“It’s a perilous time for unions,” Equity president Kate Shindle told Backstage. “There’s ‘right-to-work’ legislation being proposed all over the country which would essentially starve unions of funds, and it is a large-scale way of weakening unions and, by doing that, weakening workers and transferring more power to management and corporations.”
Alabama, Arizona, Arkansas, Florida, Georgia, Idaho, Indiana, Iowa, Kansas, Kentucky, Louisiana, Michigan, Mississippi, Nebraska, Nevada, North Carolina, North Dakota, Oklahoma, South Dakota, Tennessee, Texas, Utah, Virginia, West Virginia (currently being challenged in court), Wisconsin, and Wyoming.
Typically, union activism leans in the direction of liberal policies. At-large, unions traditionally support Democratic politicians, providing a reliable machine of votes for blue candidates and against red ones. However, that is not always the case. Police unions around the country have unflinchingly supported Republican President Donald Trump. Also, it’s worth noting, that before he was president of the country, Republican Ronald Reagan was president of SAG. All to say, if you disagree with a union’s politics, you might dislike the organization as a whole.
Sometimes politicians get large-scale campaign donations from wealthy business owners who don’t want their workers to unionize. If a politician relies on donations to campaign victoriously, they will support legislation that nods to their benefactors. Unions also give to political campaigns, which could position them against certain rivals.
“There’s ‘right-to-work’ legislation being proposed all over the country which would essentially starve unions of funds, and it is a large-scale way of weakening unions and, by doing that, weakening workers and transferring more power to management and corporations.”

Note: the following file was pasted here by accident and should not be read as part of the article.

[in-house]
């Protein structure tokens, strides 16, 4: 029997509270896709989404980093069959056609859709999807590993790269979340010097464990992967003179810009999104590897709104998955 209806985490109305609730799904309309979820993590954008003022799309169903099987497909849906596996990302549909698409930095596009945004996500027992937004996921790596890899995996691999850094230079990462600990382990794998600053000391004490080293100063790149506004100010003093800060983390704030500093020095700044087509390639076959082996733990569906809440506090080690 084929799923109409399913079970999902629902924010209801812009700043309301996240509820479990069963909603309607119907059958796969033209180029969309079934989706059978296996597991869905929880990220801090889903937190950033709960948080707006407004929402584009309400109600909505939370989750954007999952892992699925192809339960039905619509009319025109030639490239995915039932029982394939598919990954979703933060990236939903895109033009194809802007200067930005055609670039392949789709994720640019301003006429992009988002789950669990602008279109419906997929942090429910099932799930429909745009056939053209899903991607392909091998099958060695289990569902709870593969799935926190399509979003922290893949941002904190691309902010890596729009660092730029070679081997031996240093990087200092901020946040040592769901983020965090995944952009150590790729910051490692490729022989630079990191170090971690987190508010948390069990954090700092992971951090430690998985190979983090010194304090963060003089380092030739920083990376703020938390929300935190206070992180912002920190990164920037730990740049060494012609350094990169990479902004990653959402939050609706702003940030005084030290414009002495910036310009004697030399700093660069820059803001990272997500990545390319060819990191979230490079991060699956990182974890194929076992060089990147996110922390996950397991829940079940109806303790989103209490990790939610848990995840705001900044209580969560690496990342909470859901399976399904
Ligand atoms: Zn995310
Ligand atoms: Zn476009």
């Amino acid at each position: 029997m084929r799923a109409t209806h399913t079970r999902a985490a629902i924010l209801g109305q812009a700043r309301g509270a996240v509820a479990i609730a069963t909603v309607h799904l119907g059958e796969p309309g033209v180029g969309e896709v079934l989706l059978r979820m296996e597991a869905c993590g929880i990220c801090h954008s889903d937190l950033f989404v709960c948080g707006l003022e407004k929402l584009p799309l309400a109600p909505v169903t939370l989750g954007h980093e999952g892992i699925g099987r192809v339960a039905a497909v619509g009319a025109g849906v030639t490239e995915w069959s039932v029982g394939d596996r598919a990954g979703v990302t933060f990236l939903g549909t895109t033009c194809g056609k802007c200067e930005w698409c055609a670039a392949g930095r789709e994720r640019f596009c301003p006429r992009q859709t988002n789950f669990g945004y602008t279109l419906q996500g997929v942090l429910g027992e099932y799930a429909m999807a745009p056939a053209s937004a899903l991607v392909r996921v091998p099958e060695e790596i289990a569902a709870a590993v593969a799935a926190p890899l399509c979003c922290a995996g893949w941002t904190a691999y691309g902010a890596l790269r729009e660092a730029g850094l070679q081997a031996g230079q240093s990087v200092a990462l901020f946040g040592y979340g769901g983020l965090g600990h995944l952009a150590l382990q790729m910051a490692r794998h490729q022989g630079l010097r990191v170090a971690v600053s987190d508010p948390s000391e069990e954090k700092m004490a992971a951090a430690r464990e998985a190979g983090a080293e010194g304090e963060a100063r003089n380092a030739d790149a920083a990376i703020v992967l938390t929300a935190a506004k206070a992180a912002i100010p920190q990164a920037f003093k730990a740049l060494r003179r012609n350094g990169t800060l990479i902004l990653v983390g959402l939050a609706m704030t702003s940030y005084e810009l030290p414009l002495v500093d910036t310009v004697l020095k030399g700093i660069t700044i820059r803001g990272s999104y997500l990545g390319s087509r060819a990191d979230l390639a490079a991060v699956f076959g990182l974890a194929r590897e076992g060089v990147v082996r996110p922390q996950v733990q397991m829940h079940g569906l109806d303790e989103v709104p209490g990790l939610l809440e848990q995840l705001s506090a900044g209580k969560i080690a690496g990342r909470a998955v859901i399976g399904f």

Some unions have built a reputation for corruption. For example, the UAW has been subject to a long term federal corruption probe; recently a top official in the union pled guilty to financial misconduct. Martin Scorsese’s Oscar-nominated Netflix film of 2019, “The Irishman,” is about the notorious labor figure of the teamsters, Frank Sheeran, who allegedly had ties to the mafia and confessed to murdering Teamster’s union president Jimmy Hoffa. Robert De Niro plays Sheeran and Al Pacino plays Hoffa.
Finally, sometimes unions have considerable infighting and toxicity. SAG-AFTRA has become notorious for warring factions of competing slates. In the most recent leadership election, a death threat against the incumbent SAG-AFTRA president was retweeted by an opposing party in the union. Internal conflicts can be used to delegitimize a union’s common cause and its members.
When it comes to anti-union legislation, union leaders encourage vigilance and engagement from professional actors whether they live in a “right-to-work” state or not. “Without sounding dramatic about it, I think we are all very aware that the right to be a union member, the right to organize and bargain together for fair wages and working conditions is not a foregone conclusion,” Shindle said to Backstage. “We will have to fight for our survival.”